Does your staff need Educational Technology training? The K-12 Teachers Alliance can help you plan your in-service professional development at no additional cost.
Regardless of your school’s cell phone policy, the reality in most schools is that students have phones in their pockets, purses, or hoodies. Why not get these tools out in plain sight and use them for good and not evil?
Here are some easy to use strategies to use cell phones in the classrooms.
Here’s our granular list of teacher-approved books to keep you busy this summer...
A few suggestions on how to effectively plan lessons and teaching strategies...
Students should be able to support an argument they make with appropriate...
A few teaching strategies that can help your anxious students.
To help you avoid missteps and make sure you’re being effective in the teaching...
Why Use Cell Phones as Learning Tools
Cell phones are different from a computer lab filled with computers or a cart of netbooks because the cell phone is personal technology. Most students have invested a great deal of time learning about the features of the cell phone, how to navigate and the limitations of the phone. The other reason to really rethink the cell phone debate is because learning on the cell phone can extend beyond the walls of the school or the confines of a class period.
Some people may want to ban cell phones from classrooms, but I disagree. We didn’t ban pens in our schools because students can pass notes during class. The pencils have also survived even though you could poke someone in the eye. And the amount of paper that is generated in most schools is almost criminal. This is a new time in education and with dwindling budgets , so we need to rethink possibilities, stretching every dollar. These mini computers are walking through the doors each day, let’s put them to work.
Before you consider trying any of these ideas, make sure you understand the policies that are in place and your have checked with your administrator.
Cell Phone Learning Strategies
Recording Lectures: The “Flipped" Classroom
Many teachers are structuring their lessons in what is being coined “Flipped Classroom”. These teachers are recording their “lectures” using video or audio and students are listening to that outside of class as the homework and in class they are completing the practice and the teacher serves as a guide, re-teaching as needed. On most cell phones with a data plan students can watch a video of a previous lesson of an appropriate clip on You Tube.
Use Cell Phones as Your Student Response System
Using www.polleverywhere.com and your students’ cell phones, you can track instant answers from all your students. It’s free for classrooms of 30 people or less.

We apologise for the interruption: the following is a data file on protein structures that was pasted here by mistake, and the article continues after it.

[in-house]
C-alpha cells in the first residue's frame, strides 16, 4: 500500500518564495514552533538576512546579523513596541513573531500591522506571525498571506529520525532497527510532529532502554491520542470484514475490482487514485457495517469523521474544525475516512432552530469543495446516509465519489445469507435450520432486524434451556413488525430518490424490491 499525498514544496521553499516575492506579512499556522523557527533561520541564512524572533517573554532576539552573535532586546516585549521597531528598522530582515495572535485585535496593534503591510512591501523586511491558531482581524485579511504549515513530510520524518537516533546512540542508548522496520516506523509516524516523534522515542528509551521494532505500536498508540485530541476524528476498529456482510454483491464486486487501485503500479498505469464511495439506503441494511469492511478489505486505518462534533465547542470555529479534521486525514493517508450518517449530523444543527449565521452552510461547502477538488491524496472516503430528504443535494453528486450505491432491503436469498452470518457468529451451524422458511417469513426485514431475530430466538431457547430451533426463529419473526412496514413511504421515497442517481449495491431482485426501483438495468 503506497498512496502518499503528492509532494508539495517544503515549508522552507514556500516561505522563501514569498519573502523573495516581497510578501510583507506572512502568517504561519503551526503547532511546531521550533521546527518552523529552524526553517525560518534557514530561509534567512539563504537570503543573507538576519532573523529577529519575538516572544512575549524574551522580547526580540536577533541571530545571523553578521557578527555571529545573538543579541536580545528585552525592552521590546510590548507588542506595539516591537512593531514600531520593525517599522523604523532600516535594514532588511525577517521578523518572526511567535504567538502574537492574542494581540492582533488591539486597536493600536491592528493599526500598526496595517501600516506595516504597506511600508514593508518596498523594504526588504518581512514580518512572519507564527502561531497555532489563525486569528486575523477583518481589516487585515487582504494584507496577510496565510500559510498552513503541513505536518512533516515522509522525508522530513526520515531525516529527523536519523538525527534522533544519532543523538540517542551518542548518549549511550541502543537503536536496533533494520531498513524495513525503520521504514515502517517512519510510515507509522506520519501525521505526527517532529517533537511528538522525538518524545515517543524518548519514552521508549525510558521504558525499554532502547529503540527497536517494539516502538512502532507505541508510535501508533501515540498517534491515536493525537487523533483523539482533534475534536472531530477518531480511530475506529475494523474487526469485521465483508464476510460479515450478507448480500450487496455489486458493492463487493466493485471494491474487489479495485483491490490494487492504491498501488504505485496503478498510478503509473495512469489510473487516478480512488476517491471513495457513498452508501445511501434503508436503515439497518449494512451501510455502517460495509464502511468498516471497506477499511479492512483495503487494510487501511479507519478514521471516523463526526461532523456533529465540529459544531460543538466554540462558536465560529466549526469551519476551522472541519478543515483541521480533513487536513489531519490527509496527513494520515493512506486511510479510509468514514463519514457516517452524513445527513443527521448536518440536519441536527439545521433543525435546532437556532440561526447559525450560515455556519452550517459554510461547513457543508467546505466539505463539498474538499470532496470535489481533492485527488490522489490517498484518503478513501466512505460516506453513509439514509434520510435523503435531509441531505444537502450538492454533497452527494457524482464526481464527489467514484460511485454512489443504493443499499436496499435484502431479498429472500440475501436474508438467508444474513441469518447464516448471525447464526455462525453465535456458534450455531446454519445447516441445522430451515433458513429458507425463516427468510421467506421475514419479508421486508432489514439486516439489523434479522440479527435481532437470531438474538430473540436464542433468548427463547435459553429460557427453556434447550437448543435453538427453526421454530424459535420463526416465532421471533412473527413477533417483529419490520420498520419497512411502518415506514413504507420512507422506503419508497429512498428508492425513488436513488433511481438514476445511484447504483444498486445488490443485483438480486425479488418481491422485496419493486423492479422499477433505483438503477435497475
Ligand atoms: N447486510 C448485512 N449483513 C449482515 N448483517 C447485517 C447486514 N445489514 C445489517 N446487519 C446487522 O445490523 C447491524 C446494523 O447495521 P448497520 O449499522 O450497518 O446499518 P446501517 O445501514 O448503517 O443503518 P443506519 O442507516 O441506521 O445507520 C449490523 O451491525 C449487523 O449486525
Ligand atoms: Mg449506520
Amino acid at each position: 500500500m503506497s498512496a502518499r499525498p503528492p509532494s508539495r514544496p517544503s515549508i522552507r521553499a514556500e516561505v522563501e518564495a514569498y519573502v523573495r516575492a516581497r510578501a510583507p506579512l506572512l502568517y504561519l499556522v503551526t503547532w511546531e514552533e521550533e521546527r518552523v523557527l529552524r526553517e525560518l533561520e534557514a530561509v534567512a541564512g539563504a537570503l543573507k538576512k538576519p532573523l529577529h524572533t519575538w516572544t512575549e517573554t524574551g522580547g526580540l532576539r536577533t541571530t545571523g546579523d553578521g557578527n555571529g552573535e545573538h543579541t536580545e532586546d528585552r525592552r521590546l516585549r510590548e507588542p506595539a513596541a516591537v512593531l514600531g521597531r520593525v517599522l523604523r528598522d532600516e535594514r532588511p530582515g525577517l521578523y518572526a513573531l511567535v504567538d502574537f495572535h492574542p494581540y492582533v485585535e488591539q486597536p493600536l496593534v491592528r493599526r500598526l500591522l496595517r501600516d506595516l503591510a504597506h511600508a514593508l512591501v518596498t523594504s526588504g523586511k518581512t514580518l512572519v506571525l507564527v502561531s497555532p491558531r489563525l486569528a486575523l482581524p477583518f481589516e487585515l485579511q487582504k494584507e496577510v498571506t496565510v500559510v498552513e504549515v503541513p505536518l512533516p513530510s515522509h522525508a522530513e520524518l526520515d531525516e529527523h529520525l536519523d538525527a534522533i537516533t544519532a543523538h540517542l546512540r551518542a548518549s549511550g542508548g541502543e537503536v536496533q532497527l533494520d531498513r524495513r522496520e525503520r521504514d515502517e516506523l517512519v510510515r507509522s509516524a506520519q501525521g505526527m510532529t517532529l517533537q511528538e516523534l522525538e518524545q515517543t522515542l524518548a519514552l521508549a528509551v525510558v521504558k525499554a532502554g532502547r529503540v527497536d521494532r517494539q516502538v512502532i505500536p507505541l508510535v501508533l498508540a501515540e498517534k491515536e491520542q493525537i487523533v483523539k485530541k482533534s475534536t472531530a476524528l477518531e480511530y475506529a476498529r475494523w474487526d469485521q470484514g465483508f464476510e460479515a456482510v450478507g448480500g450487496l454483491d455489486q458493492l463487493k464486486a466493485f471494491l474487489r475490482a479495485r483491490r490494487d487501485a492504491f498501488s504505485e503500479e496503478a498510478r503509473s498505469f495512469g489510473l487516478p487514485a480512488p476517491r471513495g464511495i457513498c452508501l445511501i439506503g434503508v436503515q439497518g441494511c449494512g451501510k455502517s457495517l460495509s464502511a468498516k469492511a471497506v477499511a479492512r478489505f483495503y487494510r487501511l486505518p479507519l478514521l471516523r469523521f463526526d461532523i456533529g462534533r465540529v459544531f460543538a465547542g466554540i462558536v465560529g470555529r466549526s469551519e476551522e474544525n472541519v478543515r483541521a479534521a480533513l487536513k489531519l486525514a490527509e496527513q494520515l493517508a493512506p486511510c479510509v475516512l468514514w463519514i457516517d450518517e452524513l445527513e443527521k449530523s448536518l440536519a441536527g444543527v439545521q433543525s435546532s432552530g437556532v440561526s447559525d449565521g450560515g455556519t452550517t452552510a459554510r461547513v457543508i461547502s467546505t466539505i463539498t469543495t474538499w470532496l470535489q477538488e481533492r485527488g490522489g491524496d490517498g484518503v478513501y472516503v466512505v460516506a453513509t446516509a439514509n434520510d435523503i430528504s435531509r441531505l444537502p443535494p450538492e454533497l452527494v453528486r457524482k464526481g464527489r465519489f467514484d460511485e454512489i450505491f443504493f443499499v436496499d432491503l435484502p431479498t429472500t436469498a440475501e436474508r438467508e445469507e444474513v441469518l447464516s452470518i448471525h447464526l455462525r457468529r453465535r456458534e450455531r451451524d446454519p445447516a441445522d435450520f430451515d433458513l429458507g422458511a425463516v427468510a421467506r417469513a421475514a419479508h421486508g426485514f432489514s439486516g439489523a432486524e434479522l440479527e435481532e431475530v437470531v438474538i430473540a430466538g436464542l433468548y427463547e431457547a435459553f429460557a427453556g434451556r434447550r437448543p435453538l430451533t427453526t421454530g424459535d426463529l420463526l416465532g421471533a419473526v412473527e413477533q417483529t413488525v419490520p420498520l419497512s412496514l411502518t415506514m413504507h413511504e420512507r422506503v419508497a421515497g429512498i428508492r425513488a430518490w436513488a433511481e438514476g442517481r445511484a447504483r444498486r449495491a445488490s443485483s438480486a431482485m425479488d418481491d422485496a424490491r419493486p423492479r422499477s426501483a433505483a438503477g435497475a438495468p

Gina Hartman an eMINTS Instructional Specialist at Francis Howell School District in Missouri shared a fantastic new Web 2.0 site named http://wiffiti.com. The teacher creates a wiffiti screen and students can text in their opinions.
One teacher used this to summarize Act 1, Scene 1 from Romeo and Juliet. They texted in the short summary and it showed up on the screen. In another classroom the students had think about the time period that Andrew Johnson was in office and text something into the wiffiti screen that would have been something he would have tweeted back then. I love this example, talk about engaging students.
As more curriculum materials are delivered digitally creative teachers are delivering materials directly to students on their personal cell phones. One such platform is School Town. This learning platform makes it possible for teachers and students to collaborate in discussion areas and chat with each other making blended learning a real possibility.
Awesome Teacher Apps
Dropbox: One of my most beloved apps is dropbox. Dropbox allows all my computers and my phone to interact together. So the photo I take on my cell phone can be put in my Dropbox app and now it is available on all my devices, love it!
Evernote: Next in line of cool apps for the classroom is Evernote. This handy app lets you type a text note, or clip a web page. If your phone has a camera you can snap a photo, and now you can also grab a screenshot. Like dropbox it doesn’t matter what device you are on, they all sync together.
Solving Common Problems Using Cell Phones in Class
Students without Cell Phones / Smart Phones
Other issues arise because not every student has a cell phone. The easiest way to work around this is to have students working in groups, collaborating and solving problems together. Now we only need one cell phone to report out the group work. If we get creative, any problem can be solved.
Wireless access might be another problem. Smart phone users will usually try and find a wireless network instead of going through the provider signal. With all these added devices your network may be burdened. Also cell phone reception is an issue in many schools. If this is the case, you may want to focus more of the group work or homework-related cell phone strategies.
Keeping Cell Phone Use Appropriate
Thinking about using cell phone in the classroom we need to make sure we involve our students in the conversation. Let them teach us about how to reduce the fear of theft or inappropriate use. Every student should be reminded every day about appropriate technology use, and what to do if the rules are broken. We need to help students understand the ramifications of things like cyberbullying , sexting and posting things to social networking sites.
Where do you stand on the cell phone in class debate? Share your thoughts or your creative ways to use cell phones in school in the comments section!